Dictatorships are loathed the world over for the fatalities it commits on people but rarely have democracies been reprimanded for desiccating the living rivers. Within the rubric of peoples’ republics, it is the people who have been distanced from the rivers they have grown up with. Isn’t it a fact that an acclaimed republic, the USA, has led the world in inflicting grievous damage on its rivers, with hardly any river reaching the sea?
It indeed is! In its two centuries of experience in manhandling rivers, the U.S Army Corps of Engineer has dammed, diverted and dried up nearly all its rivers. It never occurred to this elite force that moving water could also be a resource; pouring concrete to impound or divert flows has been euphemism for water development instead. With an attitude termed ‘water hubris’ guiding river management, some 3.3 million small and big dams have converted free-flowing rivers into a series of interconnected reservoirs in the U.S. None of these projects have lived up to the promise of being self-sustaining though; annual maintenance expenditure alone has tossed the cost-benefit calculus haywire.
Political currency of dam building and river engineering sustains itself; water projects are viewed as instruments of power, prestige and political gamesmanship. To get a sense of how water hubris has been nurtured, Daniel McCool, Professor of Political Science at the University of Utah provides bio-sketches of two leading agencies: the U.S Army Corps of Engineers and the U.S Bureau of Reclamation. Through their relentless pursuit to ‘curb the sinful rivers’, these two agencies could turn water hubris mentality into a moral right for the society, almost in religious terms, to conquer rivers. No wonder, calls for new water projects are always accompanied by dire projections of an impending ‘water crises’. That the actual crisis is that of water management gets subsumed under the din. Discomforting similarity can be found in the current river/water policy scenario in India.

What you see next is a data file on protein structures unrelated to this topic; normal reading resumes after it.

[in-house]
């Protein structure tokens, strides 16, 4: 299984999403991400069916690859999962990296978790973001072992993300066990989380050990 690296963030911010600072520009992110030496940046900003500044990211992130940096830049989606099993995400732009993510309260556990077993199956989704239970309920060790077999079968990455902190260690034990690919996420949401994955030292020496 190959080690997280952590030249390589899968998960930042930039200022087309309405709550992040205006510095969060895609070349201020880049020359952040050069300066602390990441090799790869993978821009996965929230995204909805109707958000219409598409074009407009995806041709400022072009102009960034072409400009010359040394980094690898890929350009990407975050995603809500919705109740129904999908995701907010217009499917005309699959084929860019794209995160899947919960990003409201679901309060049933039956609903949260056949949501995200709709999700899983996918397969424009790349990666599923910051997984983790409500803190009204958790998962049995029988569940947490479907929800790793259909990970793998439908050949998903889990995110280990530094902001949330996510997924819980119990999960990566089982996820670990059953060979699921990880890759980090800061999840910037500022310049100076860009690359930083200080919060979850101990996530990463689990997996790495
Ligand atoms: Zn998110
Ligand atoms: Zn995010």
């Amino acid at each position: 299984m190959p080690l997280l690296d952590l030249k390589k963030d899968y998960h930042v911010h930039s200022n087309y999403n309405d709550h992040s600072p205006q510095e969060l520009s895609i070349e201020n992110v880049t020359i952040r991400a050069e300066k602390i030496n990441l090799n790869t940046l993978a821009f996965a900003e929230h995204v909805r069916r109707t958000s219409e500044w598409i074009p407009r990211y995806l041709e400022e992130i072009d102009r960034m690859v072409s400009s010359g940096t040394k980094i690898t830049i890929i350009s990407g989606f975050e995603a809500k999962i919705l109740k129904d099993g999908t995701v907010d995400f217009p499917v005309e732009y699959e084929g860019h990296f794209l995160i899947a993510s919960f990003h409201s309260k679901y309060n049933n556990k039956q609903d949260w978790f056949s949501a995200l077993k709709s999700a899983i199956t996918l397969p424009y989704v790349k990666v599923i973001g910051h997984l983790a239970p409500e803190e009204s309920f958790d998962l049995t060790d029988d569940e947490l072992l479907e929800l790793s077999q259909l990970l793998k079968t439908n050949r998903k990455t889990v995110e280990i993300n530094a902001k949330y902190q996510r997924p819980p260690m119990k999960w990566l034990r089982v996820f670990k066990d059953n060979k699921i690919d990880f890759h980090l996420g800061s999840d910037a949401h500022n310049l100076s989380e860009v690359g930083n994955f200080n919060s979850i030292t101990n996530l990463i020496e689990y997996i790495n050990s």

Including other ecological concerns, the collapse of the Teton Dam on the World Environment Day in 1976 may have been the tipping point for a change that is currently sweeping America. From a 27 km long reservoir, 80 billion gallons of water swept through the 305 feet high earth-filled dam killing about a dozen people in Rexburg, Idaho. Ironically, the Machhu Dam disintegration in Gujarat in 1979, which killed as many as 25,000, hasn’t had any impact on the prevailing water hubris in India. Apathetic attitude is indeed appalling!
The Teton dam has long perished but it has been officially recognized that there are 15,237 dams in the US with high hazard potential. Under the ire of public outrage as many as 890 of these dams have been dismantled till date; water hubris is slowly giving way to new water ethics in the U.S. Inspiring account of citizen’s triumph against the institutionalized annihilation of rivers is worth emulating.
Profiling such individuals as ‘instigators’, McCool confirms that not only has status quo been challenged but that rivers are returning to their free-flowing condition by their efforts in the U.S. River instigators are working their way through a maze of corrupt system lathered with special-interest money in turning river restoration into something of a cottage industry. There are as many as 2,500 non-profit river groups partnering with the agencies which were earlier building dams in restoring rivers to their pristine status. The process is transformative!
River Republic is an authoritative exposé on political economy of river tempering; lucrative principles of such an economy appeal to vested interests everywhere. However, McCool stresses that the great challenge for this generation is to figure out a way to reverse the downward corkscrew of our rivers before we reach a point where there is nothing left to save.
Personal anecdotes and insightful analysis make it an important book. A must-read for all those who are seeking answers that help keep rivers flow freely. River Republic has essential lessons for entrenched water bureaucracy.
River Republic: The Fall and Rise of American Rivers
by Daniel McCool
Columbia University Press, USA
Extent: 408, Price: US$ 26
This review has also appeared on Anthem EnviroExperts Review, coordinated by Prof. Larry Susskind of MIT